Owners and company directors can choose how and when to extract funds from their business. Yet with almost every extraction resulting in one tax charge or another, it’s important to understand how best to take money out of your business.


Taking all of your income as salary will require a PAYE scheme setting up so you can pay income tax and employee National Insurance Contributions (NICs) each time you are paid.

Annual income Income tax rate NICs rate
£0 – £8,164 0% 0%
£8,165 – £11,500 0% 12%
£11,501 – £45,000* 20% 12%
£45,001* – £150,000** 40% 2%
More than £150,000 45% 2%

*For Scottish resident taxpayers this threshold is £43,000.

**For annual income between £100,000 and £123,000 you will be taxed at 40% but your personal allowance will be reduced by £1 for every £2 over £100,000.

Your business must also pay employer class 1 NICs, which is 13.8% on any salary exceeding £8,164 a year. Your company may qualify for the employment allowance, worth up to £3,000 annually, which can be offset against employer NICs, yet this is only eligible to those businesses that employ other people and don’t operate in the public sector.


Despite an increase in dividend tax in April 2016, extracting cash from a company through dividend payments could still offer a more tax-efficient alternative to larger salaries. This, in part, is down to the fact that dividends aren’t subject to NICs.

Dividends are used to distribute profit to shareholders. This profit is any money that remains after all business expenses and liabilities are paid, plus outstanding taxes such as corporation tax and VAT.

No tax is paid on the first £5,000 of dividend payments made each year. Anything above this, is taxed depending on the following band amounts:

£0 – £16,500 0%
£16,501 – £45,000 7.5%
£45,001 – £150,000 32.5%
More than £150,000 38.1%

There are no rules governing how often you can distribute dividends, yet for easier record keeping, we recommend every quarter.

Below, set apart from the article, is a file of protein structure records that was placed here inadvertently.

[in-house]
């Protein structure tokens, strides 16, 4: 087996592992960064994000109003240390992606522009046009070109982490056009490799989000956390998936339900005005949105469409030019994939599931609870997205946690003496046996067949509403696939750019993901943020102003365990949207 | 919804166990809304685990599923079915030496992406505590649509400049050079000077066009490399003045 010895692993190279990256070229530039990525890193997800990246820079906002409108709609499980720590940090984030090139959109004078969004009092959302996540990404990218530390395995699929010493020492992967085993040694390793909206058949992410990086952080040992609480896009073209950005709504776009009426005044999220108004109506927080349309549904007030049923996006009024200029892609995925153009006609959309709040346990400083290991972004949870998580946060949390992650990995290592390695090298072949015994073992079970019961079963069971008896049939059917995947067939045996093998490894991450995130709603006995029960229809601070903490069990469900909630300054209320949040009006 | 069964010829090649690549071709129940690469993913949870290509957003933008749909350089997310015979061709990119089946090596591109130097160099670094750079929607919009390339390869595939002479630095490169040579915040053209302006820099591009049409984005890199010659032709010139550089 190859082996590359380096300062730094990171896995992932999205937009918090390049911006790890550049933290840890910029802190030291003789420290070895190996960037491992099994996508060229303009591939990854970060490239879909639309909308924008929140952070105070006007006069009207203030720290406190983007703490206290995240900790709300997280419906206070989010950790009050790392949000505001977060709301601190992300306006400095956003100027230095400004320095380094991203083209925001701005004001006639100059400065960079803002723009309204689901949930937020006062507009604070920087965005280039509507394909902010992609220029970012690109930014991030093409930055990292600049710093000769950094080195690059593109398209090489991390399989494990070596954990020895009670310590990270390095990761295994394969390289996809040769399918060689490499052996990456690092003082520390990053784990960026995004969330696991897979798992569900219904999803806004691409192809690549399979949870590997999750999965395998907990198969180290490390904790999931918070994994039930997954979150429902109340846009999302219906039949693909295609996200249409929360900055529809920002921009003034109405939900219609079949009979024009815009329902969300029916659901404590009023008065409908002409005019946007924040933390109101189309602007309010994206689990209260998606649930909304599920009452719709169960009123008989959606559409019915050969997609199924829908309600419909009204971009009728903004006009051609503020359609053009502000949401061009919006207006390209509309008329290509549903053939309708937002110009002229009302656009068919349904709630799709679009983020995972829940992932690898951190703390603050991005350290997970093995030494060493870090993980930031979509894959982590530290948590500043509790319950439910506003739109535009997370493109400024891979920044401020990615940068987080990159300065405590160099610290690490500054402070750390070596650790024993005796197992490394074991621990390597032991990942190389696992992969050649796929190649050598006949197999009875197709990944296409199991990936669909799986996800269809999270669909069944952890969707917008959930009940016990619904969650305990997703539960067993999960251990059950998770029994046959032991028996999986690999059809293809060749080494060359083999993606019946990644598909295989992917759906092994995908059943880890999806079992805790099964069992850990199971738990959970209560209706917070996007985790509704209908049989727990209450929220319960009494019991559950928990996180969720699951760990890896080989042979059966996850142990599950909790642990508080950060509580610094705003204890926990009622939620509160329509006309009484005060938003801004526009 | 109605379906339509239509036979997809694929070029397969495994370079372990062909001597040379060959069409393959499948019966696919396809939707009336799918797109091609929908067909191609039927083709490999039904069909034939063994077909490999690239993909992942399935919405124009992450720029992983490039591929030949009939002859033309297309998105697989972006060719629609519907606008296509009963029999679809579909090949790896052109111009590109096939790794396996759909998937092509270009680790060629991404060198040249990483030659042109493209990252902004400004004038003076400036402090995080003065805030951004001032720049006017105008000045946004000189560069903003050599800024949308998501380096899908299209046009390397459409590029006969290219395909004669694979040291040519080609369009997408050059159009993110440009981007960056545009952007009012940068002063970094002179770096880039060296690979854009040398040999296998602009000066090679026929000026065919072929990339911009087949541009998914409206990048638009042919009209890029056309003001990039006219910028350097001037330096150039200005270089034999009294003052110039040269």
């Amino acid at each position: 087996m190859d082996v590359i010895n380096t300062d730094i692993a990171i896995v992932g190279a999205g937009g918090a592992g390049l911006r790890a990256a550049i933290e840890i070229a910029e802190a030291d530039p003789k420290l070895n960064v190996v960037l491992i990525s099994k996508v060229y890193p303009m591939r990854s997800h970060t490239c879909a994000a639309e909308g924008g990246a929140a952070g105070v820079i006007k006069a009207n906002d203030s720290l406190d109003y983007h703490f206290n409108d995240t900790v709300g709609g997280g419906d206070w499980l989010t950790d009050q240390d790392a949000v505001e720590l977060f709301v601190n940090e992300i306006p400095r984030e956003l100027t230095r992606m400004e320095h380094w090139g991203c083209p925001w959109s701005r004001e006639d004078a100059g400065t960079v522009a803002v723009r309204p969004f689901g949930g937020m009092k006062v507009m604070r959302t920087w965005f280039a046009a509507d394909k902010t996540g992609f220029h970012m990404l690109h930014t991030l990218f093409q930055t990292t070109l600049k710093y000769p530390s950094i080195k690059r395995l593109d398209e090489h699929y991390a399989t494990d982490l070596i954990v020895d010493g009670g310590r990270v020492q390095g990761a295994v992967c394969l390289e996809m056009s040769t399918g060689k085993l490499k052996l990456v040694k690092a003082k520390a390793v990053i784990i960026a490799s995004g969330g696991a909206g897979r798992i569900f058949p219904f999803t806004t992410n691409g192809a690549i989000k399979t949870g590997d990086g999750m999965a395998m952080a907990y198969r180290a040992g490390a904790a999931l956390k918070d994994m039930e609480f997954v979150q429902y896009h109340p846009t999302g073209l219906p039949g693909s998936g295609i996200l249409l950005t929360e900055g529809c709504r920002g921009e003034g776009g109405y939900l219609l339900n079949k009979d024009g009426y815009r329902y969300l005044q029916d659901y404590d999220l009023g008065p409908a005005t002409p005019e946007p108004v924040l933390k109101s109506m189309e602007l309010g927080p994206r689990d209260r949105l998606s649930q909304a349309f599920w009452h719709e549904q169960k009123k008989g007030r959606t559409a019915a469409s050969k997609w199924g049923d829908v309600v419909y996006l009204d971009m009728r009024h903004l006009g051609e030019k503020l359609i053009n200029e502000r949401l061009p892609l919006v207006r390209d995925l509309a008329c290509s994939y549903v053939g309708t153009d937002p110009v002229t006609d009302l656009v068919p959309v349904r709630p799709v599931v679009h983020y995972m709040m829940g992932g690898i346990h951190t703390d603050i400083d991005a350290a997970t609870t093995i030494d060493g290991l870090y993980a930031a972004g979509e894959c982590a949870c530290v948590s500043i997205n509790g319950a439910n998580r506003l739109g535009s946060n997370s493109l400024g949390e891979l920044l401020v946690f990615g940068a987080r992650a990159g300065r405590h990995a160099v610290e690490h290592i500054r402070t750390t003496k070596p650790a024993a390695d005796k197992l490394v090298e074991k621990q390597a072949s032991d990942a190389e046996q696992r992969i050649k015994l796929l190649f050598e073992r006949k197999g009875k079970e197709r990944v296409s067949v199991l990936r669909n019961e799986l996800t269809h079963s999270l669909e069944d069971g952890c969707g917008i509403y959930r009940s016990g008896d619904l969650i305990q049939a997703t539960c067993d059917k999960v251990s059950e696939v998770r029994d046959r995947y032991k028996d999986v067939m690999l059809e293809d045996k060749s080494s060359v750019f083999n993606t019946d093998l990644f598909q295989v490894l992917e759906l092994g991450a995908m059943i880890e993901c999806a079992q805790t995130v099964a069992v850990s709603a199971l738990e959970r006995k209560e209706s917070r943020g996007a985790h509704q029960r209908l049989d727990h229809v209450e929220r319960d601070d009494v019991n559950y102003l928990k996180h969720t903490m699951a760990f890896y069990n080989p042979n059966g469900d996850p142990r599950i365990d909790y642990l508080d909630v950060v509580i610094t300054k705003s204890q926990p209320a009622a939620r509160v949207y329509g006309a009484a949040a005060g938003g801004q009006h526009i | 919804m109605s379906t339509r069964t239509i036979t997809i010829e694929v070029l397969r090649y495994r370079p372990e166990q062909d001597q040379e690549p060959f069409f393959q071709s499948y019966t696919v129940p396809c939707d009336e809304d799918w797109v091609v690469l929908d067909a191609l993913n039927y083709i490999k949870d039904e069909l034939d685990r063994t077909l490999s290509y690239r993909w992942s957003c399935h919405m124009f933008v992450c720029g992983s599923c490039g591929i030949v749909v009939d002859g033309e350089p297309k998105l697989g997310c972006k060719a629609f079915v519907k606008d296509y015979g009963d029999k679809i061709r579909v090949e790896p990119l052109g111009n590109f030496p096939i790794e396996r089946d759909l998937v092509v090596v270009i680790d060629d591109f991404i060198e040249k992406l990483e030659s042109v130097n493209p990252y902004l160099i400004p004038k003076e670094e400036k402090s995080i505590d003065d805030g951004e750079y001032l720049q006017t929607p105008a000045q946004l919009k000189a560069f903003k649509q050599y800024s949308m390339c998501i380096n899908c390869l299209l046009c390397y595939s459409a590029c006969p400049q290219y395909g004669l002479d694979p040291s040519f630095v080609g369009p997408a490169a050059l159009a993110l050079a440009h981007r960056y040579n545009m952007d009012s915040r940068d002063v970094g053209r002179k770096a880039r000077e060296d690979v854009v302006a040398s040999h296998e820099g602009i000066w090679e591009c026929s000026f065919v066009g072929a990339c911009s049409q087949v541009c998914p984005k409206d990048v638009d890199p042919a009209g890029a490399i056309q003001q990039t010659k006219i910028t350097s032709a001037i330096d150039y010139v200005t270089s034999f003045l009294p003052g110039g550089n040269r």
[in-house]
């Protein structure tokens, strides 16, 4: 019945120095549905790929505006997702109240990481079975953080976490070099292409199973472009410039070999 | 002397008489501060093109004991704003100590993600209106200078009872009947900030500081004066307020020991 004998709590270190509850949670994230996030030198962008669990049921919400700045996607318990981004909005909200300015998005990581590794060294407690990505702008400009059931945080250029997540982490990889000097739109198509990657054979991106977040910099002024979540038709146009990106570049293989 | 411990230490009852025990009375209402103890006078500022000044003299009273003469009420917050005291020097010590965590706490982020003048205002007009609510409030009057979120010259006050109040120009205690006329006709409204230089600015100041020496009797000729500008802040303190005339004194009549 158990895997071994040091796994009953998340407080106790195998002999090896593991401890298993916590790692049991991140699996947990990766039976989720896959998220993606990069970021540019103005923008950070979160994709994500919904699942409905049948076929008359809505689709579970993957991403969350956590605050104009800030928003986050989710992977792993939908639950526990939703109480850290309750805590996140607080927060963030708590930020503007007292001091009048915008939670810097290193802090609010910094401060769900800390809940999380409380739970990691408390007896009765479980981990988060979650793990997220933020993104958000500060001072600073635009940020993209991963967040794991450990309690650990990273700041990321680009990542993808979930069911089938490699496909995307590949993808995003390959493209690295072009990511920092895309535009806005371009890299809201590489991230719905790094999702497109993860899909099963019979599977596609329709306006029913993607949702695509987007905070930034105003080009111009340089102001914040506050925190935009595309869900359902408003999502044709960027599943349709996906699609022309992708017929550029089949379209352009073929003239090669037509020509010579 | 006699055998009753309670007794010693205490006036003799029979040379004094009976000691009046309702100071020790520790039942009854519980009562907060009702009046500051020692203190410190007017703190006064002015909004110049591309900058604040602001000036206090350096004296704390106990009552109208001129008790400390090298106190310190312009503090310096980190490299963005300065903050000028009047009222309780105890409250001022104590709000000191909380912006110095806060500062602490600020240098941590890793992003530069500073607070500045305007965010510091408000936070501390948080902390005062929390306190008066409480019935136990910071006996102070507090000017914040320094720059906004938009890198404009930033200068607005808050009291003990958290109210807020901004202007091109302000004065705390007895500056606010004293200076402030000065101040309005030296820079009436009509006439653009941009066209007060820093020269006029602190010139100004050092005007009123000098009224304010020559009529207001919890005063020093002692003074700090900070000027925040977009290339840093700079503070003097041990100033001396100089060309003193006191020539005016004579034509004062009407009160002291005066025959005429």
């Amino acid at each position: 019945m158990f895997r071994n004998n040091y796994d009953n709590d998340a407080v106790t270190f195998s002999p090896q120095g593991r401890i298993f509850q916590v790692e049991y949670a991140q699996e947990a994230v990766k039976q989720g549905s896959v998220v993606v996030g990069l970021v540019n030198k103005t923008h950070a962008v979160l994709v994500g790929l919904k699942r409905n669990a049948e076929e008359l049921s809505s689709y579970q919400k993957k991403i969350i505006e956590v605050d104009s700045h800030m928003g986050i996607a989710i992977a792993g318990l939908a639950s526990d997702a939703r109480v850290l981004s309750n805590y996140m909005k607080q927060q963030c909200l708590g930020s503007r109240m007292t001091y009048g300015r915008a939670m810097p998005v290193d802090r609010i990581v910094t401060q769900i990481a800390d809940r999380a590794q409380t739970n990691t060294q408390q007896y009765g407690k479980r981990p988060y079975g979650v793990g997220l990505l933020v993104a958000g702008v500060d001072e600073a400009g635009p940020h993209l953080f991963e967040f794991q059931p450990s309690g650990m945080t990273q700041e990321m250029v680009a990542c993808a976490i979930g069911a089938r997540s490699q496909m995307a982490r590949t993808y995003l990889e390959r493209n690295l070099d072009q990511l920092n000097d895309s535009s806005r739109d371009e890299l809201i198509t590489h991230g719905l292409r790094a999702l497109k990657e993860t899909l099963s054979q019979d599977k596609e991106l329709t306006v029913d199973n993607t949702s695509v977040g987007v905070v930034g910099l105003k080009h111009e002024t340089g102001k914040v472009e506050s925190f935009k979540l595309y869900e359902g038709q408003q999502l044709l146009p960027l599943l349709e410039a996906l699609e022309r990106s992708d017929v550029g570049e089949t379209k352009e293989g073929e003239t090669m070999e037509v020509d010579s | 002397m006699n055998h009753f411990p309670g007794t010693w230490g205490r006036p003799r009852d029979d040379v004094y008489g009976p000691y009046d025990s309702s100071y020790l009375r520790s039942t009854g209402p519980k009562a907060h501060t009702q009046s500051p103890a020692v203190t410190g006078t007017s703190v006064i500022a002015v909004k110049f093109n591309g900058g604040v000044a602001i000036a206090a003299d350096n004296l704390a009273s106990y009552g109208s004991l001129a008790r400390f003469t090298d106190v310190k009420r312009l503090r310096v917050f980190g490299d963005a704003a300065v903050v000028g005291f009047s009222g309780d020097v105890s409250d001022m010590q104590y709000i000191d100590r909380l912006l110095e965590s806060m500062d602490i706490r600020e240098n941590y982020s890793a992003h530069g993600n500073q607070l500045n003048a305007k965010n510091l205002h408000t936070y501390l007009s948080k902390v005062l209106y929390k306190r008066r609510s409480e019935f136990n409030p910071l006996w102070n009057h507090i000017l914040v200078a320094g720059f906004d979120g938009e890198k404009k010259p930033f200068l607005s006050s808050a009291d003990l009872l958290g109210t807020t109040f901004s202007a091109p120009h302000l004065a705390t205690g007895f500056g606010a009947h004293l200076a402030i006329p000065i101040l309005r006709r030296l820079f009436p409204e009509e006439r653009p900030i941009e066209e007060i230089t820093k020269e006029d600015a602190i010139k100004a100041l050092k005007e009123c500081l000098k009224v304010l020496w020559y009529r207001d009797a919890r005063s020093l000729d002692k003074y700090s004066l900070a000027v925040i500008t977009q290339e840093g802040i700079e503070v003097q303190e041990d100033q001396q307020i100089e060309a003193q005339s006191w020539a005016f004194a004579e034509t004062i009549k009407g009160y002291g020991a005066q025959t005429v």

So let’s the compare the two options to see which is more beneficial. The following calculations are based on a minimum salary of £8,164.

Take as salary

Corporation tax calculation Tax and NICs to be paid
Company profit £50,000
Employer NICs £6,063 £6,063
Salary £43,937
Taxable profits £0
NICs calculation
Employee NICs at 12% £36,836 £4,420.32
Employee NICs at 2% £7,101 £142
Income tax calculation
Unused personal allowance (£11,500 – £8,164) £3,336
Income tax at 20% £33,500 £6,700
Income tax at 40% £7,101 £2,840.40
Total tax and NICs £14,102.74 (plus £6,063 in employer contributions)
Total take home (£8,164 + £43,937) – £14,102.74 £31,935.26 + £6,063

Take as dividend

Corporation tax calculation Tax and NICs to be paid
Profits £50,000
Corporation tax at 19% £9,500 £9,500
Dividend to be paid £40,500
Income tax calculation
Unused personal allowance (£11,500 – £8,164) £3,336
Dividend taxed at 7.5% £28,500 £2,137.50
Dividend taxed at 32.5% £3,664 £1,190.80
Total tax and NICs £3,328.30 (plus £9,500 in corporation tax)
Total take home £40,500 + £8,164 – £2,137.50 – £1,190.80 £35,835.70 + £9,500

Based on the above, taking profit out of the business as dividends instead of a salary would bring home an additional £7,337.44.

For more help and advice, and to see which option would be best for your business, contact your local Champion office today.